Home / Writers index / News and Reviews

Life-Affirming Books

How can a book be defined as life-affirming? The Oxford Dictionary describes the expression life-affirming as “having an emotionally or spiritually uplifting effect." For me, the very act of reading is uplifting: reading is about making connections with characters; plots and stories; it is a way to escape and view the world through another lens. Reading elicits a range of emotions as we encounter characters we love, who make us laugh and also those who we hate, filling us with irritation and rage. What matters most is relationship - about having those moments of: “I feel exactly the same!” or “I thought I was the only one!” What can be more satisfying than putting a book down, knowing you have truly related with another.

A life-affirming book provokes tears of laughter and joy, but also brings cries of anger and frustration. My all-time favourite books are the ones which draw out human nature; exposing the defects, flaws and horrors of what it is to be alive, and yet still somehow manage to show that life is dynamic, beautiful, colorful and an adventure to be lived. Here are my top life affirming novels:

A Monster Calls by Patrick Ness

This wonderful story is remarkable in every possible way; from its darkly beautiful illustrations contributed by Jim Kay, to the great big touching metaphor that forms the backbone of the story. The tale is of Conor O'Malley, a 13-year-old boy isolated and frightened who is repeatedly visited by a monster whilst his mother is dying. The story explores notions of letting go, accepting and allowing yourself to experience difficult emotions like anger and death, and above all it is about the beautiful, unshakable love between mother and son. A Monster Calls is a beguiling and heart-rending tale, tender and eviscerating in turn.

The Secret Garden by Frances Hodgson Burnet

Being alive is magic” – these are the words proclaimed by sickly Colin who regains his health, spirit and lust for life by the arrival of his sour-faced cousin Mary Lennox. With nothing to do in the dreary house, Mary spends her time outdoors and soon discovers a secret garden which has been hidden for years. Together with Dickon, they discover the life-giving secret garden, which restores them physically and spiritually. This book reinstalls a joy and love for nature and the outside.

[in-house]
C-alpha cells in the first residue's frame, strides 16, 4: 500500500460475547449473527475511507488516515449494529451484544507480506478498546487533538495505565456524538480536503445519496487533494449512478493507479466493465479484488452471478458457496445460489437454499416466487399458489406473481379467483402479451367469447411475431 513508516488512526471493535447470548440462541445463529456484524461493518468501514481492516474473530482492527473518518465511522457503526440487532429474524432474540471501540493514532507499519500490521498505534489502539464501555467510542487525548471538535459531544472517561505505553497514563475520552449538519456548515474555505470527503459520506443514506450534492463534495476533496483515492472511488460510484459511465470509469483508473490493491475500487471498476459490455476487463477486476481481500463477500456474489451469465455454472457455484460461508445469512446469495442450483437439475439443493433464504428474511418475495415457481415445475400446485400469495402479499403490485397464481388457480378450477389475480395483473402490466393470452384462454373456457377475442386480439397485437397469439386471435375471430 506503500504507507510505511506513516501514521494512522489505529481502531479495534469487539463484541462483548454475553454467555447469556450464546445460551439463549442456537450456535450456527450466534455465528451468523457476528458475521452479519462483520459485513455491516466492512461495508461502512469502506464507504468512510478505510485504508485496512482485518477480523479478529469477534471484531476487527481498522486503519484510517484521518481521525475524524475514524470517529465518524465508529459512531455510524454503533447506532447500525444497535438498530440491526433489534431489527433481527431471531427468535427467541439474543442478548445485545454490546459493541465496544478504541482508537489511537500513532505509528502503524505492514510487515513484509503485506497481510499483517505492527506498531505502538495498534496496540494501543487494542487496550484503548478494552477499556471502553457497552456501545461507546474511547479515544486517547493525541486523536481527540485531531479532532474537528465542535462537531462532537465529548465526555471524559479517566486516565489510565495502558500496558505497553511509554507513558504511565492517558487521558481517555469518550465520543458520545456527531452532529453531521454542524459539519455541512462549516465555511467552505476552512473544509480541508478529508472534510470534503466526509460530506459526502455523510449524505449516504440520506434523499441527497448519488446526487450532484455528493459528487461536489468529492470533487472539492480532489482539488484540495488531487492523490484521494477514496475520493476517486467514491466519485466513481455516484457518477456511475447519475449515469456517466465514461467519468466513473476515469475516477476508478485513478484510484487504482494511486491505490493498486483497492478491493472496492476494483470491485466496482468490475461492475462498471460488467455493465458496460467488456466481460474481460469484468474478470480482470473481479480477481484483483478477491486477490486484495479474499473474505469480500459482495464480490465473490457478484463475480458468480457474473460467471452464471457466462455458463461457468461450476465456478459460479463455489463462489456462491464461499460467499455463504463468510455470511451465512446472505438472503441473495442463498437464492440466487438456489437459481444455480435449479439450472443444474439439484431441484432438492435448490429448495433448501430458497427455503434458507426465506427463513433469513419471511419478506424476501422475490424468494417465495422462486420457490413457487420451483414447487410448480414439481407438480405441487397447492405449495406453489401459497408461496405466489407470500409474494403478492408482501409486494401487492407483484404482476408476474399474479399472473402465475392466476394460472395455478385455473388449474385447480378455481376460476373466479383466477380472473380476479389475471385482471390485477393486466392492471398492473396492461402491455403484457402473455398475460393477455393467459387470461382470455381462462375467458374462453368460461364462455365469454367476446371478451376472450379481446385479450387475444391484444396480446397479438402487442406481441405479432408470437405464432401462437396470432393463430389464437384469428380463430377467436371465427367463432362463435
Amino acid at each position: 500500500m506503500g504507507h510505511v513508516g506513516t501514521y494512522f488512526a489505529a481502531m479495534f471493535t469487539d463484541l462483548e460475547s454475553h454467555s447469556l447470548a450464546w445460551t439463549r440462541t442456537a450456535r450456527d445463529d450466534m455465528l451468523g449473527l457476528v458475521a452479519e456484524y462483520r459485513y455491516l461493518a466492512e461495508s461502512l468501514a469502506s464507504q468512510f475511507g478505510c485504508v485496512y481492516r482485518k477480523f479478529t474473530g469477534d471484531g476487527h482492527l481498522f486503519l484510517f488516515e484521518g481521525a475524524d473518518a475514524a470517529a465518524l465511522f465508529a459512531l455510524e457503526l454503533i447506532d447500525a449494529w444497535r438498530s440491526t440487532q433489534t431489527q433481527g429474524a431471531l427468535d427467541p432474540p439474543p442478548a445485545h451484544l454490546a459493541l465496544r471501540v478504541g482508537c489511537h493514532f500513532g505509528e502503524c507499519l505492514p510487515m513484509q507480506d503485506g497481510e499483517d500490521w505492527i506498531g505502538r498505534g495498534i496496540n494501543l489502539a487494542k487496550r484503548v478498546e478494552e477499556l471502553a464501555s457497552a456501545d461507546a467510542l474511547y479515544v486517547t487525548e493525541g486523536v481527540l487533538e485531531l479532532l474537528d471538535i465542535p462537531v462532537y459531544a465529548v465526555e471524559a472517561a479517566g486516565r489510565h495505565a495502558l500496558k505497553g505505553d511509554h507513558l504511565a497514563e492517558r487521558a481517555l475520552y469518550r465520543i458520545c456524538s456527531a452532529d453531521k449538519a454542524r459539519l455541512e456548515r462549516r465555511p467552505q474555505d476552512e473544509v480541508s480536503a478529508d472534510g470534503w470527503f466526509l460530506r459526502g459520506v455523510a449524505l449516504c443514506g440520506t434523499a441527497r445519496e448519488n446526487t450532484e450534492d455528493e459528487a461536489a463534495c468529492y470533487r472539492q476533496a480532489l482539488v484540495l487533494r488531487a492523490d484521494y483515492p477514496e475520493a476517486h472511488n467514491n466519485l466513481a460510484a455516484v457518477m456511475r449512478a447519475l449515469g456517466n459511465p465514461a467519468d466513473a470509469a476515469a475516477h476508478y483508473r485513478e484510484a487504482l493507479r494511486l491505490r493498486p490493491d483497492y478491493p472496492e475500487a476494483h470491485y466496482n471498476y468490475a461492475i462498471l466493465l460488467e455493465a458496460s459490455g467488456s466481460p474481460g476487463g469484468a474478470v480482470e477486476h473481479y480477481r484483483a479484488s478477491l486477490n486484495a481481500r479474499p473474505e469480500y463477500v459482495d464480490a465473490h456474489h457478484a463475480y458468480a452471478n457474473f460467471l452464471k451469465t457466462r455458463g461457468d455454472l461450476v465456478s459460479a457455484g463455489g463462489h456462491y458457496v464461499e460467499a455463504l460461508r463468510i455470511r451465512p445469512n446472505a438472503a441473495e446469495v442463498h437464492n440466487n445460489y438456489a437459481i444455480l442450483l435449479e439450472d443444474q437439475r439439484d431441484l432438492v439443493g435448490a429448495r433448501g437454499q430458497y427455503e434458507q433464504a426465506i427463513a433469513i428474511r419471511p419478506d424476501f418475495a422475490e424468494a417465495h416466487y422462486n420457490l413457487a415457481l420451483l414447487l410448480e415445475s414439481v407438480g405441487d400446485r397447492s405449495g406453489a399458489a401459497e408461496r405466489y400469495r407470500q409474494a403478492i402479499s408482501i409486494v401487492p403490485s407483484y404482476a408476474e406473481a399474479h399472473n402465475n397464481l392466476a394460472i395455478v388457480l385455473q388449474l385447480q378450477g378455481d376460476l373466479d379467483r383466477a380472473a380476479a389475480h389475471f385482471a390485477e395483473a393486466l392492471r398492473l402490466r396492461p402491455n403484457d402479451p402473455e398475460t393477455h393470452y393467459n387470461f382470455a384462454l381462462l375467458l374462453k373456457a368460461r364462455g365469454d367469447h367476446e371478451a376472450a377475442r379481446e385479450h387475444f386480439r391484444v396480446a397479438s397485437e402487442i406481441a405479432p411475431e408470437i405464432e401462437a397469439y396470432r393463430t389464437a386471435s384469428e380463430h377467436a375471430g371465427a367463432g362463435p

The Fault in Our Stars by John Green

The basis of the story is of Hazel, who has cancer, who meets Augustus at a cancer-self-help group and their subsequent blossoming romance. Beautifully written and breathtaking, sometimes humorous in tone, but also a philosophical bent in which it discusses the meaning of life and death. Like its film adaptation, it’s pretty depressing, but equally life-affirming in the way that it demonstrates how even a short life can be experienced in its fullest. It enthrals, entertains and educates and offers a talking point for young people to explore and discuss important philosophical issues.

Little Women by Louisa May Alcott

The four endearing sisters, Meg, Jo, Beth and Amy March, are constantly encouraged by their mother to be the best versions of themselves. As they experience love and loss they learn to become 'little women'. Although the characters seem a little too perfect to be real at times, after reading it time and time again I always feel inspired to make up for my own shortcomings. Their coming of age tale is truly timeless and an inspirational anecdote of the importance of family.

Railway Children by E. Nesbit

What can be more heartening than following the adventures of the delightful railway children? The book is rich in charm; the characters, setting and writing create an unforgettable piece of fiction, which not only encapsulates the essence and celebration of childhood, but also the delights of adventure and simplicity of what it is to be a child. The story follows the three distinctive personalities of Bobbie, Peter and Phyllis who move to the country after the mysterious disappearance of their father. They discover the railway which soon becomes a second home to them with the kindly station porter Perks for company. The story is packed with the children’s mini adventures and the poignant ending is an absolute tear-jerker. This uplifting classic can be read again and again, and never cease to lose its magical charm.  

Jane Eyre by Charlotte Bronte

“I am no bird; and no net ensnares me: I am a free human being with an independent will.” Charlotte Bronte’s unconventional heroine; plain Jane is synonymous with life-affirming. Jane is a symbol of feminism, a self-willed and resilient character who overcomes her troubled, impoverished past to flourish into an independent, educated woman and marrying the man of her dreams, Mr Rochester, demonstrating that our circumstances shouldn’t define our futures.

I am sure that there are many more life-affirming books out there waiting to be discovered or yet to be written – what are your top uplifting, feel-good reads?

Written by Esther Dark

No comments (Add your own)

Add a New Comment


Comment Guidelines: No HTML is allowed. Off-topic or inappropriate comments will be edited or deleted. Thanks.